Orbit 55 Ratchet Block by Ronstan

This ratchet engages automatically and allows line to run freely upon release. "Gear Up" from our January 15, 2008, /SW eNewsletter/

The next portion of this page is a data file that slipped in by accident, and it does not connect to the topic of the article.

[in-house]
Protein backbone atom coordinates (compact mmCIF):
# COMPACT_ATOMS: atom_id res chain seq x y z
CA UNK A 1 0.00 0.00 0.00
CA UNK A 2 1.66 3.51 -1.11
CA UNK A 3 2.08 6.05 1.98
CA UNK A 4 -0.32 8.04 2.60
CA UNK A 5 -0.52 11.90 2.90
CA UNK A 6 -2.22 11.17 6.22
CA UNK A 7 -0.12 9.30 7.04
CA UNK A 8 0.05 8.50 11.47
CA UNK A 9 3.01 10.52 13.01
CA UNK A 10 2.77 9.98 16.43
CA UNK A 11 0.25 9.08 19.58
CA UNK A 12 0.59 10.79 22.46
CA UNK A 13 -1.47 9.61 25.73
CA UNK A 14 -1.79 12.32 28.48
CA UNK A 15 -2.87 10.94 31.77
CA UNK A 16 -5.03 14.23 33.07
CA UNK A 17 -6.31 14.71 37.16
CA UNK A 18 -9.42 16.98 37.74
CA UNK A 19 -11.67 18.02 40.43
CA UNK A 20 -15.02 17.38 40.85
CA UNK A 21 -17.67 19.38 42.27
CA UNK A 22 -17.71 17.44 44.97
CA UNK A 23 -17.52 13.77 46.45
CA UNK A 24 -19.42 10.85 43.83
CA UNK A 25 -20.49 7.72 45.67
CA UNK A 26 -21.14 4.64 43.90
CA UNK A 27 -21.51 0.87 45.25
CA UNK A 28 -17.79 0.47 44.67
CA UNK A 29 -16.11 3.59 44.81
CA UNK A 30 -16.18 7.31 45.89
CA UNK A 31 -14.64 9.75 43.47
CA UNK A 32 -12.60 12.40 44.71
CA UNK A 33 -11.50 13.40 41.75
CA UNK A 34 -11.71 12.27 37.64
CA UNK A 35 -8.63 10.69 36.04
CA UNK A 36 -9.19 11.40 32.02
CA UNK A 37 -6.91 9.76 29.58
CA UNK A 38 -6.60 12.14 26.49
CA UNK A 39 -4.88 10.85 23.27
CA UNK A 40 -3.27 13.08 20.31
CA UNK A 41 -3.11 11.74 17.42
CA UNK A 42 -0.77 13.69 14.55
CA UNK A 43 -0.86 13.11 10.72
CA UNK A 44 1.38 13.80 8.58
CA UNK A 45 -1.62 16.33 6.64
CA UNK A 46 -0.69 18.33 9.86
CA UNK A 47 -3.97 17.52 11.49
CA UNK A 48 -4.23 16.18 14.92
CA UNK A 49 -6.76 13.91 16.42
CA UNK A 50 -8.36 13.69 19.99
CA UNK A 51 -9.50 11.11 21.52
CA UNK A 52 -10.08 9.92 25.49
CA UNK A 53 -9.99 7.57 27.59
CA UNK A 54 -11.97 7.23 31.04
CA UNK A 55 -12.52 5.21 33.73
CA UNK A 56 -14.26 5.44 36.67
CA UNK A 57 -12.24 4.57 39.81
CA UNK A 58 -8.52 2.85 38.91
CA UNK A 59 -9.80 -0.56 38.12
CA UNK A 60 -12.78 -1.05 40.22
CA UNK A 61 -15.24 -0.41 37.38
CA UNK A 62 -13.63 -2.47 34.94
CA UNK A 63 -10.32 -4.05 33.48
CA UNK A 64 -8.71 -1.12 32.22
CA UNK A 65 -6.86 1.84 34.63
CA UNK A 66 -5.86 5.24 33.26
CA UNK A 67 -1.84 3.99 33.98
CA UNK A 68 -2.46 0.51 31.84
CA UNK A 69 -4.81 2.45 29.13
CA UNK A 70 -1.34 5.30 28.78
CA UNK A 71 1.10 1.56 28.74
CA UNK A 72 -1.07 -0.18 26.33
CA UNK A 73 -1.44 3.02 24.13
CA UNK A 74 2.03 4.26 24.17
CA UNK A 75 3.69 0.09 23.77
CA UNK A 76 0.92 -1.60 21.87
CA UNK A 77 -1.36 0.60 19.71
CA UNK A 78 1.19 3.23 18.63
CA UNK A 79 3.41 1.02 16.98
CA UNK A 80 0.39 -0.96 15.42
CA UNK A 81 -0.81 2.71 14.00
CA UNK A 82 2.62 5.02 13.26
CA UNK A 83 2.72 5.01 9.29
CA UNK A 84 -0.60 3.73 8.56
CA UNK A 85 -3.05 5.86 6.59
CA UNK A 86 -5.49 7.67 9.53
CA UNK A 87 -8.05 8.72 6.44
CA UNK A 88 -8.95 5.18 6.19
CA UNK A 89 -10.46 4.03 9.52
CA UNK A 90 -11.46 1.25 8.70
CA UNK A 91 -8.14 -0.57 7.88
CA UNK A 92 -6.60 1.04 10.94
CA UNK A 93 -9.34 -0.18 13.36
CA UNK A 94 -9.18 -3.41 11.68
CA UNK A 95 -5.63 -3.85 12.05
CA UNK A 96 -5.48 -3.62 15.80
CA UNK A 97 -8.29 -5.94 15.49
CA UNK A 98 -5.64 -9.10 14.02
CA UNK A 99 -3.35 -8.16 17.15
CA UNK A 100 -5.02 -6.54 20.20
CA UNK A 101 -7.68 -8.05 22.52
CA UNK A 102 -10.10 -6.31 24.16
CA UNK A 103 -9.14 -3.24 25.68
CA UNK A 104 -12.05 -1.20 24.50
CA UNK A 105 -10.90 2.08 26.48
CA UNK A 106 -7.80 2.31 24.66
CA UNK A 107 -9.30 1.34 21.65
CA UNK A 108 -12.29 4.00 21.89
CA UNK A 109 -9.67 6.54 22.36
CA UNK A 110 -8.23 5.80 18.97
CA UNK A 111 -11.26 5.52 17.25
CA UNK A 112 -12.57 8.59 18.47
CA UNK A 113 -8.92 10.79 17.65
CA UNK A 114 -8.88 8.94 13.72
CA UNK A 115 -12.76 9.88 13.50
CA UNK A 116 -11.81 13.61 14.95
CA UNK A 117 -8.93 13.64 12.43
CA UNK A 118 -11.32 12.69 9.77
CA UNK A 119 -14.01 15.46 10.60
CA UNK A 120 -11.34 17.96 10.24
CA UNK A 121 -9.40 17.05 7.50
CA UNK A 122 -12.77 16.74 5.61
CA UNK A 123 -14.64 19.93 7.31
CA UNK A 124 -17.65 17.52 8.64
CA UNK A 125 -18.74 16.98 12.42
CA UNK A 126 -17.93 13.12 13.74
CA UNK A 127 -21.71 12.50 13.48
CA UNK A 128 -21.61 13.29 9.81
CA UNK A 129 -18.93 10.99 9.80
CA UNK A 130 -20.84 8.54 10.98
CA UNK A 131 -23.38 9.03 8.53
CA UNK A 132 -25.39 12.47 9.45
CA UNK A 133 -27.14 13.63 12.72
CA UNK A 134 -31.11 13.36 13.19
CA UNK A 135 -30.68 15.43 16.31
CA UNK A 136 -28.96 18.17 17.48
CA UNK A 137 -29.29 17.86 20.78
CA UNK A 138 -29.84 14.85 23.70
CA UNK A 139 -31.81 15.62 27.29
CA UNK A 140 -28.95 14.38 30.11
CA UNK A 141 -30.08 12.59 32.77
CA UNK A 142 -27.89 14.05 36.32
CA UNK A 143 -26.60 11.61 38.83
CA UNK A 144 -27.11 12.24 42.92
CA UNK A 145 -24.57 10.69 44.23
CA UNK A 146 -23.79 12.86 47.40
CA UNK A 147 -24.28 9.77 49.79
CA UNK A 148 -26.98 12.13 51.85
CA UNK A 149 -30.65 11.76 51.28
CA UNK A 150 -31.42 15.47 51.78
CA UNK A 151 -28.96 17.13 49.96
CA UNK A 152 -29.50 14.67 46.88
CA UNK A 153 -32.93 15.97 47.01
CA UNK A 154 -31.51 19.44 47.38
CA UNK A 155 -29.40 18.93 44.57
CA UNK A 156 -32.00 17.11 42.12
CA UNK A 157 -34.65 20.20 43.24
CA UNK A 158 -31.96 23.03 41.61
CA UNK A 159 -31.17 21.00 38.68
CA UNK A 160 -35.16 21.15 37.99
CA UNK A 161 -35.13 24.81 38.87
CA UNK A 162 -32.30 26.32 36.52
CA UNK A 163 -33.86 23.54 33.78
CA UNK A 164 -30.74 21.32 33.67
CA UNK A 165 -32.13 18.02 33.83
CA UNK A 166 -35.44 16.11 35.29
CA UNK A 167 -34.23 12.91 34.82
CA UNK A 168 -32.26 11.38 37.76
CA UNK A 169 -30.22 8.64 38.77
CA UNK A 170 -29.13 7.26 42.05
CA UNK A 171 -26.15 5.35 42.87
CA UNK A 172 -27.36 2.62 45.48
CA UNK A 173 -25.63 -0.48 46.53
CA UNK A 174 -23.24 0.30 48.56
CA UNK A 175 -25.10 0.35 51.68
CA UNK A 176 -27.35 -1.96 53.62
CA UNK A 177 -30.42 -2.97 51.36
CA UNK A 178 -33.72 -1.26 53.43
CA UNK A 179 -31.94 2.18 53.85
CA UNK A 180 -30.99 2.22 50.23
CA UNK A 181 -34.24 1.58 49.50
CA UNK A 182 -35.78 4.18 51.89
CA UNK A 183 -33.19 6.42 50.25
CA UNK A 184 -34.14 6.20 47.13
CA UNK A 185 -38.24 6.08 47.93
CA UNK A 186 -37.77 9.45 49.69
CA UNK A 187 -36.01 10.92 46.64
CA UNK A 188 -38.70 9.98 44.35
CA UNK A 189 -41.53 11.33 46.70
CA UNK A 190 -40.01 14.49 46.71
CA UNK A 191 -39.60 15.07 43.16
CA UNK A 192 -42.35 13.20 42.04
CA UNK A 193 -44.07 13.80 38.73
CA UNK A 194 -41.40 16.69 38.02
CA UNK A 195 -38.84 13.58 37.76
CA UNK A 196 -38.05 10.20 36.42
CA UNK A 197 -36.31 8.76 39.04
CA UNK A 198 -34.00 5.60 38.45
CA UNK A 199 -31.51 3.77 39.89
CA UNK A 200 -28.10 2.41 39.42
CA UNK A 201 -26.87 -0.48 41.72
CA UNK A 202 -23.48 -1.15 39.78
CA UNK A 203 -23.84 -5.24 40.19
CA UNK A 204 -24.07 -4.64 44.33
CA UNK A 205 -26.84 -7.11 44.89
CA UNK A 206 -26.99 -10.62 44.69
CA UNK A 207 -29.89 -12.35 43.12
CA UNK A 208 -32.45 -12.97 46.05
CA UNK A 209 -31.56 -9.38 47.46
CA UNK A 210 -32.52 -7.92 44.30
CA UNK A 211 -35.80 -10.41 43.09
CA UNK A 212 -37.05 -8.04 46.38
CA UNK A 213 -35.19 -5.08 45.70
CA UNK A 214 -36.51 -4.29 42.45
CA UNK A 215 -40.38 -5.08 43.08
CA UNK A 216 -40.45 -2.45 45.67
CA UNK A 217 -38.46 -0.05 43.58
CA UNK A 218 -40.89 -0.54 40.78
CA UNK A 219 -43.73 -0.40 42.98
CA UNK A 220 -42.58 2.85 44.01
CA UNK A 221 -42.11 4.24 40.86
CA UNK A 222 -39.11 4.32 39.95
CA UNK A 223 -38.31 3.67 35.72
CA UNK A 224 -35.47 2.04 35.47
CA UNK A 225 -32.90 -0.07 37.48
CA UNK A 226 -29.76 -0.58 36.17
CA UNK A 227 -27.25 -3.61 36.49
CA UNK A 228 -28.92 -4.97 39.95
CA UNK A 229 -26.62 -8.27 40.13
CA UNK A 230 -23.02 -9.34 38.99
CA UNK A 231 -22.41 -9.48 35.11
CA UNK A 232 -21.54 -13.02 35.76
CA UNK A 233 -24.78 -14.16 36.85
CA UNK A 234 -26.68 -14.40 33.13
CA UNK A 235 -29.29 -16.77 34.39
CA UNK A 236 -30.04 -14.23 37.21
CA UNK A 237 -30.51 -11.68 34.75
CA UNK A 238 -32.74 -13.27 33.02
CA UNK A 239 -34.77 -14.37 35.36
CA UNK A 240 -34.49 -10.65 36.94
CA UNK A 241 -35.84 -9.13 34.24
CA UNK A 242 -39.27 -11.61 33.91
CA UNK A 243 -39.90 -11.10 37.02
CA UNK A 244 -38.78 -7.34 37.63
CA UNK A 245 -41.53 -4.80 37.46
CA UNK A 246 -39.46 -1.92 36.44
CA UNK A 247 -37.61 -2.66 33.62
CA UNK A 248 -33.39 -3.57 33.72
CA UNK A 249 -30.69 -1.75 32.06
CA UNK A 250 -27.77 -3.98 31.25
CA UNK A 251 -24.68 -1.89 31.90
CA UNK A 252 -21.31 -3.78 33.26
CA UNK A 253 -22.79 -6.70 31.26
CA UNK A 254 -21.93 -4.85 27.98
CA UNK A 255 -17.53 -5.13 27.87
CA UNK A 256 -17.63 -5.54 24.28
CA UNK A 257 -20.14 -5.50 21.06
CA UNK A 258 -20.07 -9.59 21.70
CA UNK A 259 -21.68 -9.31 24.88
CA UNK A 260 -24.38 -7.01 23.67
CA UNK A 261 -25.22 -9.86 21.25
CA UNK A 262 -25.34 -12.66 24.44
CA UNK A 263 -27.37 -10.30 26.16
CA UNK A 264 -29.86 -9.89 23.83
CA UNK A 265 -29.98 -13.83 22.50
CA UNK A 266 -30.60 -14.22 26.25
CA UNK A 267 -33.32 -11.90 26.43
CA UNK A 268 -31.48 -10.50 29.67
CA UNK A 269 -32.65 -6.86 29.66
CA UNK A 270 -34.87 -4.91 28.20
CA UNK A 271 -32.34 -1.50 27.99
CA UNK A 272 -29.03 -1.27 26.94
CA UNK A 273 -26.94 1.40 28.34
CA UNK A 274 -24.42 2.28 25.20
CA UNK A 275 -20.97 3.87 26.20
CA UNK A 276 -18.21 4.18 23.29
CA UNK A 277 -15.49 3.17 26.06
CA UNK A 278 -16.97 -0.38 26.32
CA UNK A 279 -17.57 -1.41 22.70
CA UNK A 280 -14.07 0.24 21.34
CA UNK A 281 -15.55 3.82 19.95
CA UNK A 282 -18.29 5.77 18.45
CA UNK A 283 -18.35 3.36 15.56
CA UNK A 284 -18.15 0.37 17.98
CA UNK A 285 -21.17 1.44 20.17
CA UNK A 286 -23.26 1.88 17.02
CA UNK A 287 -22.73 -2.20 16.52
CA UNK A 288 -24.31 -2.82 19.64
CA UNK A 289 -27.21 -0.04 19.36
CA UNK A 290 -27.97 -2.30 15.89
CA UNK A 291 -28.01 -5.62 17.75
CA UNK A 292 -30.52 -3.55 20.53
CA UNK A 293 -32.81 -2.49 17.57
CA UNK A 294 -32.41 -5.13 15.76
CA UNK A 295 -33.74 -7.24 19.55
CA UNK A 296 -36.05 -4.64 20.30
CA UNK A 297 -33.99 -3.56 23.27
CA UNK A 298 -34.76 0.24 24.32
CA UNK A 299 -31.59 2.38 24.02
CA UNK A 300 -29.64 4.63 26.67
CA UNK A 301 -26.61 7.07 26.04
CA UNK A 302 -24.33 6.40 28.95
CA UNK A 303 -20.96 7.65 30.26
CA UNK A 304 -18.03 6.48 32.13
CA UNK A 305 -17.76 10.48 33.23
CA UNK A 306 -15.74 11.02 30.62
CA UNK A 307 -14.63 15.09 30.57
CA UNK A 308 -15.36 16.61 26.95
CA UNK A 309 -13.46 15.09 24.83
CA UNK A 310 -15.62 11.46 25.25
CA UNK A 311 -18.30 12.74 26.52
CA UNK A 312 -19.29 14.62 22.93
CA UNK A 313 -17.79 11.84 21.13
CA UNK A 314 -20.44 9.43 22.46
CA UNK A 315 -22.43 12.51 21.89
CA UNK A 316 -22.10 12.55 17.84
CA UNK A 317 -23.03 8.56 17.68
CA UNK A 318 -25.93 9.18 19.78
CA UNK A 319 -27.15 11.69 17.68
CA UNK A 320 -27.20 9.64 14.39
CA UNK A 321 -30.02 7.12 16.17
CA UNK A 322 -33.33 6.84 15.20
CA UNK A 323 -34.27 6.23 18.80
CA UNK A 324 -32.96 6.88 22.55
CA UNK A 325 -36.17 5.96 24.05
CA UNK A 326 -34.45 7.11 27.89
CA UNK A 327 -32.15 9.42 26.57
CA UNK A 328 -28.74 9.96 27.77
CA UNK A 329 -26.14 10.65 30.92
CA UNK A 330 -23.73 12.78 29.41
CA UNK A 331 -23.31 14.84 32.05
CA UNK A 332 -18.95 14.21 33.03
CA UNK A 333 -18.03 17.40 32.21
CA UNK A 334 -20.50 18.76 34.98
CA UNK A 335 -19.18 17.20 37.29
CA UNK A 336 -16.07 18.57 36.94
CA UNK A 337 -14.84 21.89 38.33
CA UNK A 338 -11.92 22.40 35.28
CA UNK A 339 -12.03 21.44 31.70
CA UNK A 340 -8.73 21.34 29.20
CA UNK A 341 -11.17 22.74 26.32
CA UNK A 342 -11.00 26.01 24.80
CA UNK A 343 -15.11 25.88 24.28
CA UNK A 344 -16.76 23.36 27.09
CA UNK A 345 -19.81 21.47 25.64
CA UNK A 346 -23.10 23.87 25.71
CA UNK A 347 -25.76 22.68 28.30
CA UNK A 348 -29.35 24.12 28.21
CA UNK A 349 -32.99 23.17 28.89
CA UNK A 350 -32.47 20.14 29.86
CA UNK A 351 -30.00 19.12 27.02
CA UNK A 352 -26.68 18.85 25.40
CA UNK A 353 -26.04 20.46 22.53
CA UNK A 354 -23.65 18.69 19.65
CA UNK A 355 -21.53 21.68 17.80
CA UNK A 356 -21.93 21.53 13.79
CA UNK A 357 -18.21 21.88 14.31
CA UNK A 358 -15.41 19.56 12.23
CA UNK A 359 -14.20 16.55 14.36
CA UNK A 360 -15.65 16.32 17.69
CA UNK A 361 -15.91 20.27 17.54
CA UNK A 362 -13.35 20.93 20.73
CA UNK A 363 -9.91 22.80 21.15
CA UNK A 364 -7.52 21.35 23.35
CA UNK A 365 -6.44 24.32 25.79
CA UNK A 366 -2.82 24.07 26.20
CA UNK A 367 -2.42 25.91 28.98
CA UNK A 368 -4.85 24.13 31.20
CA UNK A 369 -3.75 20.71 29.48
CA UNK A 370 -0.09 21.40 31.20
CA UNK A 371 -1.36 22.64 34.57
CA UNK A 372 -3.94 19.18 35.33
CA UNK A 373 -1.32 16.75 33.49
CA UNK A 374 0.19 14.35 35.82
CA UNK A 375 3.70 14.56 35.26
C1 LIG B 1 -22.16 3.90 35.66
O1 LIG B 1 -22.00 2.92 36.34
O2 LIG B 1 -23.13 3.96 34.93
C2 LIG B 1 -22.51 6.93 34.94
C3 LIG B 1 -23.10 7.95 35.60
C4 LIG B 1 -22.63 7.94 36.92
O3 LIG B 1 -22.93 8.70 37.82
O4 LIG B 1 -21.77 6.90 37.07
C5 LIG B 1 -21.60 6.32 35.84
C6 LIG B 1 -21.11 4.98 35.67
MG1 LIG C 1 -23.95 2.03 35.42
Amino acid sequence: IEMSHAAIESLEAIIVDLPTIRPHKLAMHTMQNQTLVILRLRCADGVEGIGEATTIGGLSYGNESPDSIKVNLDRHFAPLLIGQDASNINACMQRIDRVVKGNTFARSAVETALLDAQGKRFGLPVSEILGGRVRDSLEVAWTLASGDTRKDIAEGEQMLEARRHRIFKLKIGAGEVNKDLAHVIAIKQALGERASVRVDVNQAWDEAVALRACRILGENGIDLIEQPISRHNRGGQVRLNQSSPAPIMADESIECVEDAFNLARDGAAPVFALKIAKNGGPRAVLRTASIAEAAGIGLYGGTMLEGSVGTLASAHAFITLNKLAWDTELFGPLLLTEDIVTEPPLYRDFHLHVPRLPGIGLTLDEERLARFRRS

Until I bought my latest truck a few years ago, one with an automatic transmission, I’d always been a manual-tranny guy, preferring to be more directly involved in the power delivery of my four-cylinder engine. But as time has passed I’ve grown accustomed to the automatic, allowing it to do its thing so I can pay attention to more important things–say, the road, or scrolling through my music selection. Today, I find the same to be true of my ratchet blocks. I was once suspicious of a block that engaged (or disengaged) when I didn’t want it to. That is, until I swapped out the stock mainsheet block on my Laser for Ronstan’s Orbit 55 Ratchet Block. Now I know I’ll never go back.The Orbit 55 Ratchet, which Ronstan introduced last summer, was the initial offering of its new range of composite blocks. The launch (no pun intended) of this block range was a big deal for the folks at Ronstan, who told us they invested an exorbitant amount of time in the Orbit’s engineering and styling. If they were to update their line in a big way, they had to give their blocks much more than a facelift. What they came up with is a design that’s not only metal-free (read much lighter), but one with “twice the holding power” of the equivalent-sized block it would replace. The spec sheet says up to 20-to-1 holding power, but I don’t have the laboratory resources to confirm this, so I’ll have to take their word for it: my new mainsheet has never slipped in the sheave.Also, through what appears to be clever engineering, only the loaded portion of the “floating” aluminum sheave comes in contact with the ball-bearing arrangement. This makes for smooth trimming and blazingly fast sheet runs at the weather mark and late dips (sometimes, I’ve found, almost too fast, but I’ve gotten used to it). The bearings are Acetal (thermoplastic).But the 55 Ratchet is much more than an automatic ratchet block. There’s a toggle on the cheek that allows you to engage it to full-time ratchet. It’s really difficult to toggle the switch back and forth, which, as far as I’m concerned, is a good thing–I shouldn’t be able to inadvertently switch it with my foot.Another great feature is the use of a Dyneema SK75 head instead of the traditional metal head post. This allows for a variety of installment options, especially for mainsheet and spinnaker sheet uses on dinghies, small keelboats, catamarans, and definitely sportboats.For those who need to know, technical specs for the 55 Ratchet are as follows: max. rope diameter: 3/8″; max. working load: 550 lbs.; breaking load: 1,650 lbs.; weight: 2.8 oz; Suggested retail is $61.95, but we’ve found online for as low as $44.


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